Environmental impact studies, carried out by independent consultants, suggest that the technology is most unlikely to pose a threat to fish or marine mammals, or the marine environment in which they live. SeaGen's rotors rotate comparatively slowly at around 10 to 15 rotations per minute, where as a ship's propeller by comparison typically runs 10 times as fast - and moreover Seagen’s rotors stay in one place whereas some ships move much faster than sea creatures can swim. The risk of harming marine wild-life is thought to be extremely small bearing in mind that virtually all marine creatures that choose to swim in areas with strong currents have excellent perceptive powers and agility, giving them the ability to successfully avoid collisions with static or slow-moving underwater obstructions.
MCT takes its responsibilities to the environment seriously. It has established a £2million program to closely monitor the environmental impact of SeaGen, involving scientists from the Queen’s University Belfast (QUB) and from the Sea Mammal Research Unit at St Andrew’s University (SMRU). The program includes the presence of a Marine Mammal Observer on SeaGen at all times during the commissioning phase, when SeaGen will only operate during daylight hours, to observe how the Lough’s marine life interacts with the structure. There is also a sonar system monitoring seal movements, operated by SMRU, which has been partly paid for by the Npower juice fund.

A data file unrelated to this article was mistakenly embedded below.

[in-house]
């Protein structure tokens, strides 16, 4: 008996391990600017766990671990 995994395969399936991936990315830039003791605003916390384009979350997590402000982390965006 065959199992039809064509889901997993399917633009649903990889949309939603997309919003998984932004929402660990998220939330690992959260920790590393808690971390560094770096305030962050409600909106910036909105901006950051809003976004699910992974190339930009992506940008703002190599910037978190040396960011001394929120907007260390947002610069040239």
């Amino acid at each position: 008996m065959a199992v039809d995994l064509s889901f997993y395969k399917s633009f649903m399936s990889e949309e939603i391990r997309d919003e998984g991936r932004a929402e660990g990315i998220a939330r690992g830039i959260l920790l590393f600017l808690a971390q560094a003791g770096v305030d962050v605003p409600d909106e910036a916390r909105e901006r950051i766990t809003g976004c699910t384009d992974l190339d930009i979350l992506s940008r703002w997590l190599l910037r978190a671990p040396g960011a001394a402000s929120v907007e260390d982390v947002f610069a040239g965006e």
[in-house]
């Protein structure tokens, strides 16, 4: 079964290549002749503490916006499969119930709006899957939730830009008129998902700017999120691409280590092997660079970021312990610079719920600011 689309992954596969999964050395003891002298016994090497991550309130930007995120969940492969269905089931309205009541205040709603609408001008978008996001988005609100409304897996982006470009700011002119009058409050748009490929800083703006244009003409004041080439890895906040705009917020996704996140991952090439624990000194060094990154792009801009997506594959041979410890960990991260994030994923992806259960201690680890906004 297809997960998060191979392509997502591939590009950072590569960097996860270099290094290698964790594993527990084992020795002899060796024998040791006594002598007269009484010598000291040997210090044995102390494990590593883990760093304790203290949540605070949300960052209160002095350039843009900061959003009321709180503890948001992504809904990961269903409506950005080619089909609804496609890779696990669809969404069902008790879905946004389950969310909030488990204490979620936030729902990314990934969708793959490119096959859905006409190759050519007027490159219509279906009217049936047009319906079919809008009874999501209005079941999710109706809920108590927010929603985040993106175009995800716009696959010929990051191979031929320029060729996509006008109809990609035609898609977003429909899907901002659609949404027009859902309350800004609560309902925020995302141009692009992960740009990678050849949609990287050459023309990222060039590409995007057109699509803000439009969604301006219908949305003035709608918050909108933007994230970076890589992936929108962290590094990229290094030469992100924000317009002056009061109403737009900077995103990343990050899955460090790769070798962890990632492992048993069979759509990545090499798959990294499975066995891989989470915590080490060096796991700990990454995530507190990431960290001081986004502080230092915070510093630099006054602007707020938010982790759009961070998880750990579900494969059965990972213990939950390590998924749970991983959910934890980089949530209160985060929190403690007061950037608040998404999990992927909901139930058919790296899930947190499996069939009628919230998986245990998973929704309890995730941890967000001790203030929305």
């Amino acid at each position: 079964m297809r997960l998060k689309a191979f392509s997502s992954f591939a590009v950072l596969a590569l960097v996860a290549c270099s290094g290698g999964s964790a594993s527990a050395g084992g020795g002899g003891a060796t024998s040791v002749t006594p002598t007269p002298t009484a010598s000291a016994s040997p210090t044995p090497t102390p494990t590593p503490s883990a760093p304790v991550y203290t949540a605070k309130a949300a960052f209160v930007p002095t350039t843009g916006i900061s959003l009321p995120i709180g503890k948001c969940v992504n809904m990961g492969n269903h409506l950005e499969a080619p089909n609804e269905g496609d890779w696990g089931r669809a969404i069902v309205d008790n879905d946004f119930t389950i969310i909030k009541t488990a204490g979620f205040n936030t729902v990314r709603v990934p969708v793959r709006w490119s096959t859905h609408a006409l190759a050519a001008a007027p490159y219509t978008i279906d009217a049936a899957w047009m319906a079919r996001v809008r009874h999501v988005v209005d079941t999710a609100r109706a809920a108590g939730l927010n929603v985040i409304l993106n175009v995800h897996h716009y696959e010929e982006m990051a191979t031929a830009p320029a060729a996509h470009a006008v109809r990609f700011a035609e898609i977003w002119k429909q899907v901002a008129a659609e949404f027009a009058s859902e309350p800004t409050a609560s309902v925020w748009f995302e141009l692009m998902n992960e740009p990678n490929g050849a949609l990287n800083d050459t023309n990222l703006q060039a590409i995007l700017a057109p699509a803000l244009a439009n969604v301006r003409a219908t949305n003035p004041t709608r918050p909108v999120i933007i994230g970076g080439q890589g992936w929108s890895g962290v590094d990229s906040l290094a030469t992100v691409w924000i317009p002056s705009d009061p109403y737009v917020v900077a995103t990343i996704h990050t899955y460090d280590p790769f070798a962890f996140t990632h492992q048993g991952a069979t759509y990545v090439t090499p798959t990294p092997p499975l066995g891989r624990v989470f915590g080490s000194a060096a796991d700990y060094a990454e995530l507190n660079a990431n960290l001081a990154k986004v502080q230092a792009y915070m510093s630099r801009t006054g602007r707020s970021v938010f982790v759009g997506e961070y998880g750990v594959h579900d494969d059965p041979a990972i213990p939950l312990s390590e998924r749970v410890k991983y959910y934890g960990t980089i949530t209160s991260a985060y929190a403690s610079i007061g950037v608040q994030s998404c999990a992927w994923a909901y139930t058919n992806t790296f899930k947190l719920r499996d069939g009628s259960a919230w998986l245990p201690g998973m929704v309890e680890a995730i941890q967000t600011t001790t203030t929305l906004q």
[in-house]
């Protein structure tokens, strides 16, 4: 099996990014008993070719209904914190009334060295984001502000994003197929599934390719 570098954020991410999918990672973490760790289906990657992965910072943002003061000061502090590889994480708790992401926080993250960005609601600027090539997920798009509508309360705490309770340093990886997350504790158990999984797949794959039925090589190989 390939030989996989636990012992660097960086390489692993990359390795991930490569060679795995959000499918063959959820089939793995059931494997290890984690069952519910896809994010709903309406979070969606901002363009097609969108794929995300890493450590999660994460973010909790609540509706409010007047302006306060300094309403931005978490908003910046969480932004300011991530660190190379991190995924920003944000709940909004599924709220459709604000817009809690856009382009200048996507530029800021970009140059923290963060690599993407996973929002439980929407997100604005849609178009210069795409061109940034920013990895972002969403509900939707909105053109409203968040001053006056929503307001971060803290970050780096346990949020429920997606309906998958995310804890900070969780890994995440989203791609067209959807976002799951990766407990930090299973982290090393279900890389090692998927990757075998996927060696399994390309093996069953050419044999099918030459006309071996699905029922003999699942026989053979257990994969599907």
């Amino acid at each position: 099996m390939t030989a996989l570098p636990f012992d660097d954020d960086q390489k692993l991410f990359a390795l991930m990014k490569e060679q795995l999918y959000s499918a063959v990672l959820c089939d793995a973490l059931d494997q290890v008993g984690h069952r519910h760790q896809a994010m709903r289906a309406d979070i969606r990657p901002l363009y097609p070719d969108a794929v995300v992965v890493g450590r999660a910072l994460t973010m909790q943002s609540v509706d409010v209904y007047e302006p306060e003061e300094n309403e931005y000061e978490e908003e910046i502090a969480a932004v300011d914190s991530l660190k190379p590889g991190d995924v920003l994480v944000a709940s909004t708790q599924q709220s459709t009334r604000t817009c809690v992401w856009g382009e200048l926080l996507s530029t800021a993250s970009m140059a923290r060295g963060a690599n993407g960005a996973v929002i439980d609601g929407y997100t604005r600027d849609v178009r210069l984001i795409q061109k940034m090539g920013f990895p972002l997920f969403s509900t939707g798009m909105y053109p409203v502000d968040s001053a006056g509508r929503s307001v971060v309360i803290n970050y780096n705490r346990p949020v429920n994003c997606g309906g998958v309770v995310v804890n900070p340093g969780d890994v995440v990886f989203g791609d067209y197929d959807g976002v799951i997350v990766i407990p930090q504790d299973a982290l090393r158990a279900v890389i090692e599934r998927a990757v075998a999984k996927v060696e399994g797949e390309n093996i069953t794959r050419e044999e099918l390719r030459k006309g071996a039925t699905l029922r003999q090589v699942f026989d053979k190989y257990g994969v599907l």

The next project is for a 10.5MW tidal energy farm off the coast of the Welsh island of Anglesey in a fast flowing patch of 25 meter deep open sea known as The Skerries. The project will consist of seven 1.5MW SeaGen turbines, each likely to stand approximately 9 meters above sea level. Studies are now underway and will last throughout 2008, with a consent application likely to be submitted in mid 2009. Construction and commissioning timescales will be subject to the length of the planning process, but it is anticipated this could take place between 2011 and 2012.
MCT and BC Tidal Energy Corporation plans to install at least three 1.2 MW turbines in Vancouver’s Campbell River by 2009, subject to gaining the necessary consents. It is estimated that the tidal energy potential in British Columbia is in the region of 4000MW, making it one of the best areas for tidal energy anywhere in the world
MCT has also signed an agreement with Canada’s Maritime Tidal Energy Corporation to harness the huge tidal currents of the Bay of Fundy in Nova Scotia, Canada. At mid-tide, the flow in Minas Channel north in the Bay of Fundy equals the combined flow of all the rivers and streams on Earth.
Another milestone for renewable energy. Although tidal and current energy are not the biggest sources of renewable energy, they can contribute a significant and very worthwhile amount of power to some areas of the world. Places around Scotland and Ireland, the Bay of Fundy and the west coast of Canada could supply massive amounts of power.